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Evidence for an alpha-helical epitope on outer surface protein A from the Lyme disease spirochete, Borrelia burgdorferi: an application of steady-state and time-resolved fluorescence quenching techniques.

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Abstract

Outer surface protein A (OspA) is a major antigen of Borrelia burgdorferi, the etiological agent of
Lyme disease. A recombinant form of OspA (OspA-257) from B. burgdorferi, strain B31, contains 257 amino acids and a single tryptophan residue at position 216 (Trp-216). Mapping studies indicate that Trp-216 is involved in the epitope for the agglutinating monoclonal antibody 105.5. However, the fluorescence emission maximum of the native protein is 330 nm, indicating that Trp-216 is not solvent-exposed. Primary structure analysis suggests an alpha-helical conformation for residues approx. 204-217, which, if located on the protein surface, would allow Trp-216 to be buried, while leaving hydrophilic residues on the opposite side of the helix exposed. This helix would place Lys-212 within approx. 6 A of Trp-216; the presence of such a positively-charged residue can, in principle, be ascertained from fluorescence quenching studies. Stern-Volmer plots confirm that Trp-216 is indeed buried in the native protein, but is readily accessible to the small polar quencher, acrylamide. Furthermore, the dominant component of the fluorescence emission shows only weak dynamic quenching by the positively-charged quencher, Cs+, while the minor component undergoes static quenching by I-, indicating the proximity of a positively-charged residue. These data are consistent with the existence of an alpha-helix from residues 204-217 in the predicted orientation at the protein surface, hence indicating the structure of the antigenic determinant.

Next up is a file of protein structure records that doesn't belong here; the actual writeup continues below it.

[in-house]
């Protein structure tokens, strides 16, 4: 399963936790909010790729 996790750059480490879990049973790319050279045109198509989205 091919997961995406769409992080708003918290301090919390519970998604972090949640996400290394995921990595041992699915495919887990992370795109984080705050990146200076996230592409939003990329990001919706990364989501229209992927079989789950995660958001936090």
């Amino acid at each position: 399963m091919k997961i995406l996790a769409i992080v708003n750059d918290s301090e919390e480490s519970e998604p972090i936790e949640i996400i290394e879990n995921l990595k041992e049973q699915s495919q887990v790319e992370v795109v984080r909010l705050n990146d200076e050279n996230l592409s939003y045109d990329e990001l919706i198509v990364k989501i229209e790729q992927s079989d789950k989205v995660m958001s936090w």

Biochim Biophys Acta. 1993 Oct 6;1202(2):287-96. Comparative Study; Research Support, U.S. Gov’t, Non-P.H.S.; Research Support, U.S. Gov’t, P.H.S.

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